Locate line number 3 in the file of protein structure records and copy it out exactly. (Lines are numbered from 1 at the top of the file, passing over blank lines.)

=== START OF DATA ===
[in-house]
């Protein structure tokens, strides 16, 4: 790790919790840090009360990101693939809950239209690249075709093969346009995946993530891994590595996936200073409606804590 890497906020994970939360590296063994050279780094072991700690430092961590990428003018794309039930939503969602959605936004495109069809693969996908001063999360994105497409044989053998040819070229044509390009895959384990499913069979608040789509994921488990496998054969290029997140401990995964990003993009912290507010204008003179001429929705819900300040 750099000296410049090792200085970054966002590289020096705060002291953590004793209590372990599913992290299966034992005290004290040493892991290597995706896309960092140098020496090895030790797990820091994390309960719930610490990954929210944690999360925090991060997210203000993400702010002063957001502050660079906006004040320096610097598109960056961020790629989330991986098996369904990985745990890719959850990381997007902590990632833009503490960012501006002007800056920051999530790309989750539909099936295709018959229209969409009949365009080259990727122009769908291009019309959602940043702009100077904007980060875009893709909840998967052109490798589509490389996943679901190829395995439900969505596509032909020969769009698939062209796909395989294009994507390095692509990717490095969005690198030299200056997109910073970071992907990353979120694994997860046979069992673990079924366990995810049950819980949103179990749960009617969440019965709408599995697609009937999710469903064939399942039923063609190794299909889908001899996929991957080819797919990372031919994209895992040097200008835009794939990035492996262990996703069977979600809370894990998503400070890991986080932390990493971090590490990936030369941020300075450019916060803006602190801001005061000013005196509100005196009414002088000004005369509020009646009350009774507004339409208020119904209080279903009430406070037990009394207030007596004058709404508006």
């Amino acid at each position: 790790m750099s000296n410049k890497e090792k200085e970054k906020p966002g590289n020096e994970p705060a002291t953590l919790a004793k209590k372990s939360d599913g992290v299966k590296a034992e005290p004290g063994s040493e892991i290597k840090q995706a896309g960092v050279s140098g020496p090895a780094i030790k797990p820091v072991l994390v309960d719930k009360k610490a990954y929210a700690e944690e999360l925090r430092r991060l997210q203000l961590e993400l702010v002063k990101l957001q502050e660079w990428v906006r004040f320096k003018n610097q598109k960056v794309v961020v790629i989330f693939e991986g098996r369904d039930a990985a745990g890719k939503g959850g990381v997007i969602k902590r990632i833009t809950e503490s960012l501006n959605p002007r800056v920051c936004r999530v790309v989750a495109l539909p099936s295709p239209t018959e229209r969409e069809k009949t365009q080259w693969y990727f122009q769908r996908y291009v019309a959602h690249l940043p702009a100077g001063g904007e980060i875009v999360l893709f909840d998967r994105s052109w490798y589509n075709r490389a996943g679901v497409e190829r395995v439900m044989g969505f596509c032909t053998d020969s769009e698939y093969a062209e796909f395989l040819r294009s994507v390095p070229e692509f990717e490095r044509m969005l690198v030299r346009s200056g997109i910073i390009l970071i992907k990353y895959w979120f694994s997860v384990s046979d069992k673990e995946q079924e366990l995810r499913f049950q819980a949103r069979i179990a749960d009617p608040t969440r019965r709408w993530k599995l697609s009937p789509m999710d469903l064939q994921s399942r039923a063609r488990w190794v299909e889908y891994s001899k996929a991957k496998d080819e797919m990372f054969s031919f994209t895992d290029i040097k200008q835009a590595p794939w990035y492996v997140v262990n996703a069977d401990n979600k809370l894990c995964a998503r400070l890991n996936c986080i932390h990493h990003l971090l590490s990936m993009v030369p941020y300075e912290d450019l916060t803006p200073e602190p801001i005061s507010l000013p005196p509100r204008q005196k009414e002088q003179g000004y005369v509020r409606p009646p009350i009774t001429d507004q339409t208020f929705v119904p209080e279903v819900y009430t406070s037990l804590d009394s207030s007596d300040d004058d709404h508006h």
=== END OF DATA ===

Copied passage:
């Amino acid at each position: 790790m750099s000296n410049k890497e090792k200085e970054k906020p966002g590289n020096e994970p705060a002291t953590l919790a004793k209590k372990s939360d599913g992290v299966k590296a034992e005290p004290g063994s040493e892991i290597k840090q995706a896309g960092v050279s140098g020496p090895a780094i030790k797990p820091v072991l994390v309960d719930k009360k610490a990954y929210a700690e944690e999360l925090r430092r991060l997210q203000l961590e993400l702010v002063k990101l957001q502050e660079w990428v906006r004040f320096k003018n610097q598109k960056v794309v961020v790629i989330f693939e991986g098996r369904d039930a990985a745990g890719k939503g959850g990381v997007i969602k902590r990632i833009t809950e503490s960012l501006n959605p002007r800056v920051c936004r999530v790309v989750a495109l539909p099936s295709p239209t018959e229209r969409e069809k009949t365009q080259w693969y990727f122009q769908r996908y291009v019309a959602h690249l940043p702009a100077g001063g904007e980060i875009v999360l893709f909840d998967r994105s052109w490798y589509n075709r490389a996943g679901v497409e190829r395995v439900m044989g969505f596509c032909t053998d020969s769009e698939y093969a062209e796909f395989l040819r294009s994507v390095p070229e692509f990717e490095r044509m969005l690198v030299r346009s200056g997109i910073i390009l970071i992907k990353y895959w979120f694994s997860v384990s046979d069992k673990e995946q079924e366990l995810r499913f049950q819980a949103r069979i179990a749960d009617p608040t969440r019965r709408w993530k599995l697609s009937p789509m999710d469903l064939q994921s399942r039923a063609r488990w190794v299909e889908y891994s001899k996929a991957k496998d080819e797919m990372f054969s031919f994209t895992d290029i040097k200008q835009a590595p794939w990035y492996v997140v262990n996703a069977d401990n979600k809370l894990c995964a998503r400070l890991n996936c986080i932390h990493h990003l971090l590490s990936m993009v030369p941020y300075e912290d450019l916060t803006p200073e602190p801001i005061s507010l000013p005196p509100r204008q005196k009414e002088q003179g000004y005369v509020r409606p009646p009350i009774t001429d507004q339409t208020f929705v119904p209080e279903v819900y009430t406070s037990l804590d009394s207030s007596d300040d004058d709404h508006h």